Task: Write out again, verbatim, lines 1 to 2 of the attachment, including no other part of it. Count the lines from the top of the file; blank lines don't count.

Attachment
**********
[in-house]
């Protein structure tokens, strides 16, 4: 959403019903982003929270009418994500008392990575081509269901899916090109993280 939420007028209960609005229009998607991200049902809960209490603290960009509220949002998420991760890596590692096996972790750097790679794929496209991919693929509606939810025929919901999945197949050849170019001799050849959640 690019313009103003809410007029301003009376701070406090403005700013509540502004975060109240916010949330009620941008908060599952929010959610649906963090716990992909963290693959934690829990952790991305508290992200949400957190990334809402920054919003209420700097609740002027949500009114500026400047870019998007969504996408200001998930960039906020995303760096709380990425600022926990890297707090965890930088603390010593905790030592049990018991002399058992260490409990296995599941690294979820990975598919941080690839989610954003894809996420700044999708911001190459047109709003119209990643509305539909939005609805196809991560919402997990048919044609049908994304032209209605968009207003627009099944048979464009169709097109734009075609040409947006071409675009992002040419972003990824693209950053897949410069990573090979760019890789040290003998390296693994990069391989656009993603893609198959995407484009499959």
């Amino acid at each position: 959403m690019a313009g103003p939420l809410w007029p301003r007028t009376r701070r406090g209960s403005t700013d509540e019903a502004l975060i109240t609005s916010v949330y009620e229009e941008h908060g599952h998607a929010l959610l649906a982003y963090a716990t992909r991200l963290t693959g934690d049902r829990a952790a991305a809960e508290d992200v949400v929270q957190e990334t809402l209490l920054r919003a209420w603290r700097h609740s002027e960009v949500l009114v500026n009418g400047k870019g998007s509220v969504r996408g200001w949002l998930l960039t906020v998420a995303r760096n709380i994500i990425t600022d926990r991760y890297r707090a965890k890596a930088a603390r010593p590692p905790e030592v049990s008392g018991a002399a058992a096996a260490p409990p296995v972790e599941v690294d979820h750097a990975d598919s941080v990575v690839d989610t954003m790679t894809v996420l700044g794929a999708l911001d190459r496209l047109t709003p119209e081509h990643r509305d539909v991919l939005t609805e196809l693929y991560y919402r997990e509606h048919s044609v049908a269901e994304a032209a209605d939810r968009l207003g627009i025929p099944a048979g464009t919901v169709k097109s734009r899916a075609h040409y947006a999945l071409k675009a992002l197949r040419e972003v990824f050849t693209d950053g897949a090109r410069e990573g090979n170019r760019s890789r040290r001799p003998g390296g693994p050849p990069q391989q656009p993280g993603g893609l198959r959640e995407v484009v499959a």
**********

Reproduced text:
[in-house]
């Protein structure tokens, strides 16, 4: 959403019903982003929270009418994500008392990575081509269901899916090109993280 939420007028209960609005229009998607991200049902809960209490603290960009509220949002998420991760890596590692096996972790750097790679794929496209991919693929509606939810025929919901999945197949050849170019001799050849959640 690019313009103003809410007029301003009376701070406090403005700013509540502004975060109240916010949330009620941008908060599952929010959610649906963090716990992909963290693959934690829990952790991305508290992200949400957190990334809402920054919003209420700097609740002027949500009114500026400047870019998007969504996408200001998930960039906020995303760096709380990425600022926990890297707090965890930088603390010593905790030592049990018991002399058992260490409990296995599941690294979820990975598919941080690839989610954003894809996420700044999708911001190459047109709003119209990643509305539909939005609805196809991560919402997990048919044609049908994304032209209605968009207003627009099944048979464009169709097109734009075609040409947006071409675009992002040419972003990824693209950053897949410069990573090979760019890789040290003998390296693994990069391989656009993603893609198959995407484009499959």